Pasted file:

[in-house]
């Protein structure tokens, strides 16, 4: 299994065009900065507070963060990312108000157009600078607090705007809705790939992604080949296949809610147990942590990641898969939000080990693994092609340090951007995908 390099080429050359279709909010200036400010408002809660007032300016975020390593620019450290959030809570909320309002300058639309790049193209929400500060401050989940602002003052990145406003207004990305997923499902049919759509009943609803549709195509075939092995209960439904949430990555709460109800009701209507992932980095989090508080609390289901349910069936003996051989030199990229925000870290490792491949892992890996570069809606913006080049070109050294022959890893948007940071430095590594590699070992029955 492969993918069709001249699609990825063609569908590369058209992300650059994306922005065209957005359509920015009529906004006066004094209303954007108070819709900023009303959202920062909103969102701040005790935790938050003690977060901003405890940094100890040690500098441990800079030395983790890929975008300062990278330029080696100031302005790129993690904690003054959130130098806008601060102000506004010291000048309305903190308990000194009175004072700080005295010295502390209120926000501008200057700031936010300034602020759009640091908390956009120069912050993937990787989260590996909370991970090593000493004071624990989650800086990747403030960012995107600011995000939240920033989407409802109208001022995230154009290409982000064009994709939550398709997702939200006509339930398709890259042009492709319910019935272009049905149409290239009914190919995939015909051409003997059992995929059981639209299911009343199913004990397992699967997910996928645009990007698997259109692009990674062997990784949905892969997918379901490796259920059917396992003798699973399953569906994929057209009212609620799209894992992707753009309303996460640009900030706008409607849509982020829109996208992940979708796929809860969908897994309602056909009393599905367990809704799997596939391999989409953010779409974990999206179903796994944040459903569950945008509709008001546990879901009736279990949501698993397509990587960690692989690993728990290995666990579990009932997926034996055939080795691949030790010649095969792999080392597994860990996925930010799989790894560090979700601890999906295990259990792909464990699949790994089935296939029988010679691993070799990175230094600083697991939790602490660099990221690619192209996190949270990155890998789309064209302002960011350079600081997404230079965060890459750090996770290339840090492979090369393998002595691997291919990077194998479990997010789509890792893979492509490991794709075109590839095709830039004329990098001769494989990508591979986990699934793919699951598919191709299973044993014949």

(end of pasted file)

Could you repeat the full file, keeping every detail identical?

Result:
[in-house]
């Protein structure tokens, strides 16, 4: 299994065009900065507070963060990312108000157009600078607090705007809705790939992604080949296949809610147990942590990641898969939000080990693994092609340090951007995908 390099080429050359279709909010200036400010408002809660007032300016975020390593620019450290959030809570909320309002300058639309790049193209929400500060401050989940602002003052990145406003207004990305997923499902049919759509009943609803549709195509075939092995209960439904949430990555709460109800009701209507992932980095989090508080609390289901349910069936003996051989030199990229925000870290490792491949892992890996570069809606913006080049070109050294022959890893948007940071430095590594590699070992029955 492969993918069709001249699609990825063609569908590369058209992300650059994306922005065209957005359509920015009529906004006066004094209303954007108070819709900023009303959202920062909103969102701040005790935790938050003690977060901003405890940094100890040690500098441990800079030395983790890929975008300062990278330029080696100031302005790129993690904690003054959130130098806008601060102000506004010291000048309305903190308990000194009175004072700080005295010295502390209120926000501008200057700031936010300034602020759009640091908390956009120069912050993937990787989260590996909370991970090593000493004071624990989650800086990747403030960012995107600011995000939240920033989407409802109208001022995230154009290409982000064009994709939550398709997702939200006509339930398709890259042009492709319910019935272009049905149409290239009914190919995939015909051409003997059992995929059981639209299911009343199913004990397992699967997910996928645009990007698997259109692009990674062997990784949905892969997918379901490796259920059917396992003798699973399953569906994929057209009212609620799209894992992707753009309303996460640009900030706008409607849509982020829109996208992940979708796929809860969908897994309602056909009393599905367990809704799997596939391999989409953010779409974990999206179903796994944040459903569950945008509709008001546990879901009736279990949501698993397509990587960690692989690993728990290995666990579990009932997926034996055939080795691949030790010649095969792999080392597994860990996925930010799989790894560090979700601890999906295990259990792909464990699949790994089935296939029988010679691993070799990175230094600083697991939790602490660099990221690619192209996190949270990155890998789309064209302002960011350079600081997404230079965060890459750090996770290339840090492979090369393998002595691997291919990077194998479990997010789509890792893979492509490991794709075109590839095709830039004329990098001769494989990508591979986990699934793919699951598919191709299973044993014949």